A Defense of 'Amherst Uprising'

Editor’s Note: This article previously appeared in a different format as part of The Atlantic’s Notes section, retired in 2021.

A couple weeks ago, I published “The Illiberal Demands of the Amherst Uprising,” a look at the demands that student activists presented to their college president. In response, student activist Andrew Lindsay, Amherst College Class of 2016, writes:

To be a student of color at Amherst College oftentimes is to walk around without skin. It is to feel continuously vulnerable and naked to the elements. The stakes of being are higher than most. The erasure of our bodies and the homelessness that results takes its toll. This overexposure is all consuming and exhausting. “Why am I so vulnerable?”, “Is their no place for me?” — very little security against racial injury exists for minorities on college campuses. Without protection students feel invisible and strike out. They strike out through depression and social anxiety. They strike out through physical and social isolation. They feel like phantoms although they are continuously exposed to others.

Students hope to create spaces of mutual respect to reduce this feeling of homelessness.

Amherst College activists hope to create learning spaces from such alienation. The demands of Amherst Uprising are not illiberal. They are concerned with the creation of spaces and community norms that affirm individual dignity. These Amherst College students are not in favor of perfunctorily sanctioning anyone from their community. They are simply pressing their college to create necessary structures to address instances of racial injury in a sufficient way. Debates on free speech detract from the fact such movements at Yale, Mizzou and Amherst are primarily concerned with equal justice.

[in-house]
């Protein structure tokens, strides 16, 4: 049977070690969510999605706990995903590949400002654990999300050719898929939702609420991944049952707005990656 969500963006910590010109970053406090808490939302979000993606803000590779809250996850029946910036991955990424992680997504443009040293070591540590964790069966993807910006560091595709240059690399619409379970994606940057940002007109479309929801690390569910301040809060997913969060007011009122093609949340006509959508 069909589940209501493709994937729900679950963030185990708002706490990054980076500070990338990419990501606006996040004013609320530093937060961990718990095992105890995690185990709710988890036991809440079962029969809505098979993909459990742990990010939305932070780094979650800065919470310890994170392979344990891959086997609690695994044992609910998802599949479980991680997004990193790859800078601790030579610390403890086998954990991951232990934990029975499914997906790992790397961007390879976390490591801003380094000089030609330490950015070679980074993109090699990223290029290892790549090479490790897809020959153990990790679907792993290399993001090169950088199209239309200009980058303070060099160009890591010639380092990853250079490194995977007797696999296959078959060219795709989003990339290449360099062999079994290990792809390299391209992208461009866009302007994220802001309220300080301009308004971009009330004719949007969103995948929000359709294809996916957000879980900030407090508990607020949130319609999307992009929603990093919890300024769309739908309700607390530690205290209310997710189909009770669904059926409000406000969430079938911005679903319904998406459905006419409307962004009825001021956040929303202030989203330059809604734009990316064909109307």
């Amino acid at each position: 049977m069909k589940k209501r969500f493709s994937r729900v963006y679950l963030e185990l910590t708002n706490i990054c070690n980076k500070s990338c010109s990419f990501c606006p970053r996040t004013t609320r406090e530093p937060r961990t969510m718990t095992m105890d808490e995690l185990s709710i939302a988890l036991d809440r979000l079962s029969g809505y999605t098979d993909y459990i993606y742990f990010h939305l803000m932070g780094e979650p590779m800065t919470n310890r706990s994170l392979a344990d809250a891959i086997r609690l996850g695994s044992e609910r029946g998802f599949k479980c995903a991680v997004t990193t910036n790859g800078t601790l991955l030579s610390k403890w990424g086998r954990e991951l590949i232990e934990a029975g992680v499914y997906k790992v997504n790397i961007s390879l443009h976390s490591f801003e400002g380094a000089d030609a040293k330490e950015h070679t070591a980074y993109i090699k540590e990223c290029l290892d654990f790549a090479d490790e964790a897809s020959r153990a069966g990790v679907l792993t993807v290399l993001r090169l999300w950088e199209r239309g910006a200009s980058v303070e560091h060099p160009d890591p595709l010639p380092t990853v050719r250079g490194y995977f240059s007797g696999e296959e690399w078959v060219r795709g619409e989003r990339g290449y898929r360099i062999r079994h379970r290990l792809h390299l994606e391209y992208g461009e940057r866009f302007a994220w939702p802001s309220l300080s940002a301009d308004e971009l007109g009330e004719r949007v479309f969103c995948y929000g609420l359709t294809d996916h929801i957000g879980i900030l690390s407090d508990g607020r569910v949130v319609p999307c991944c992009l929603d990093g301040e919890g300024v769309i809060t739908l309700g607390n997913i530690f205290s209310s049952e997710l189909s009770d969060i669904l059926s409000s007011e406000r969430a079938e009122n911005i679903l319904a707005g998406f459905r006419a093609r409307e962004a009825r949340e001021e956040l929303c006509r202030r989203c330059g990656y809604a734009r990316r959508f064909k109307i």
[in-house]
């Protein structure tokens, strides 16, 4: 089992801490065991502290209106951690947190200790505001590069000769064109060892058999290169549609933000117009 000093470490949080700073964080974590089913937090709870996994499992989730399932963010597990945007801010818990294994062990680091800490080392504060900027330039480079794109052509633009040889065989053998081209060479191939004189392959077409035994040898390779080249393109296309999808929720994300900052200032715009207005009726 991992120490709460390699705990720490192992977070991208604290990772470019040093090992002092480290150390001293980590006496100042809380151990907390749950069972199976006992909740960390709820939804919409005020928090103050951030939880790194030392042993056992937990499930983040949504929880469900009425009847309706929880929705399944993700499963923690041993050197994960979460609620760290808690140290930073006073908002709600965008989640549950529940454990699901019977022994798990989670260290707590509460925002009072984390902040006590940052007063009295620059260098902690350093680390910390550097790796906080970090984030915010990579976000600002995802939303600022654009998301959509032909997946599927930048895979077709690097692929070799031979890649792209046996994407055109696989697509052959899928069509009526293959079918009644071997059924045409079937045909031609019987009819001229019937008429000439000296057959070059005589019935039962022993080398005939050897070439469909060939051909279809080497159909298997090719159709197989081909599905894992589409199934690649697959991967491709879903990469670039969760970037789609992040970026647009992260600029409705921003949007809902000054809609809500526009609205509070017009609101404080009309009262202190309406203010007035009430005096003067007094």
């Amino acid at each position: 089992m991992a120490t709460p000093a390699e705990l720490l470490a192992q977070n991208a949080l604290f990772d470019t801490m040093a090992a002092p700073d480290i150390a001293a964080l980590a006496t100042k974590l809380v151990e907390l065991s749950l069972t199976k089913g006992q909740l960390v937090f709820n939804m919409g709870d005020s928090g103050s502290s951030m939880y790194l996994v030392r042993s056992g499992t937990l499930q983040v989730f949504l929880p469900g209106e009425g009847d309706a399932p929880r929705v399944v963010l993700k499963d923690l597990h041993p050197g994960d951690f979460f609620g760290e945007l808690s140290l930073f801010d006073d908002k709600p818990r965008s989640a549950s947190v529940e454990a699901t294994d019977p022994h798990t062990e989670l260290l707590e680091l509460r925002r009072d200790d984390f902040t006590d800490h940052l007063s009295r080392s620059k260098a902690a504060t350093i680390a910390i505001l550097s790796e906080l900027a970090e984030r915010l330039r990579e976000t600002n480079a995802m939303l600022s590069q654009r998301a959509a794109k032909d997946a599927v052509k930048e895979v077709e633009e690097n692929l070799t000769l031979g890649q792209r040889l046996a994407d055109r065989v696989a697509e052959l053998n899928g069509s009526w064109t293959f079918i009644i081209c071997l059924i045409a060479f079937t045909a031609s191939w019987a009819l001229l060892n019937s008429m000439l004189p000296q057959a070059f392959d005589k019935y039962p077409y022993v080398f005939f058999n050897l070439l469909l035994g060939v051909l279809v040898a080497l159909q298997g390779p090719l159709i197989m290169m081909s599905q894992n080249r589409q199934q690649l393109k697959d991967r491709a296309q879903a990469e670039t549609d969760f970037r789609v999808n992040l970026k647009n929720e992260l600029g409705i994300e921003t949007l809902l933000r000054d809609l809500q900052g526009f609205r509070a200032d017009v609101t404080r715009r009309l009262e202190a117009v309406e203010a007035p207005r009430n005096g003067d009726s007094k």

Administrators are more mindful of petty drug violations than matters of racial injury. This prevents minority students from fully taking advantage of what their schools have to offer. Students merely hope to not only prevent behaviors that cause racial injury in an inclusive, restorative way for both parties, but also to create introspection within the involved parties about the factors that led to racial injury. The Amherst College administration may not be able to change an individual’s beliefs about certain issues but they can certainly create spaces for parties respectfully learn about and reflect on their behaviors.

Andrew Lindsay
Amherst College Class of 2016

I thank him for the engagement; wish him success in inculcating mutual respect and creating community norms that affirm the dignity of all students, not just members of majority groups; sympathize with students who do not feel welcome on their campus; and stand by my characterization of the original “Amherst Uprising” demands as flagrantly illiberal. Readers can see them here and judge for themselves. Amherst Uprising has subsequently engaged Amherst’s president in dialogue about alternative ways to proceed that are, in my view, less objectionable.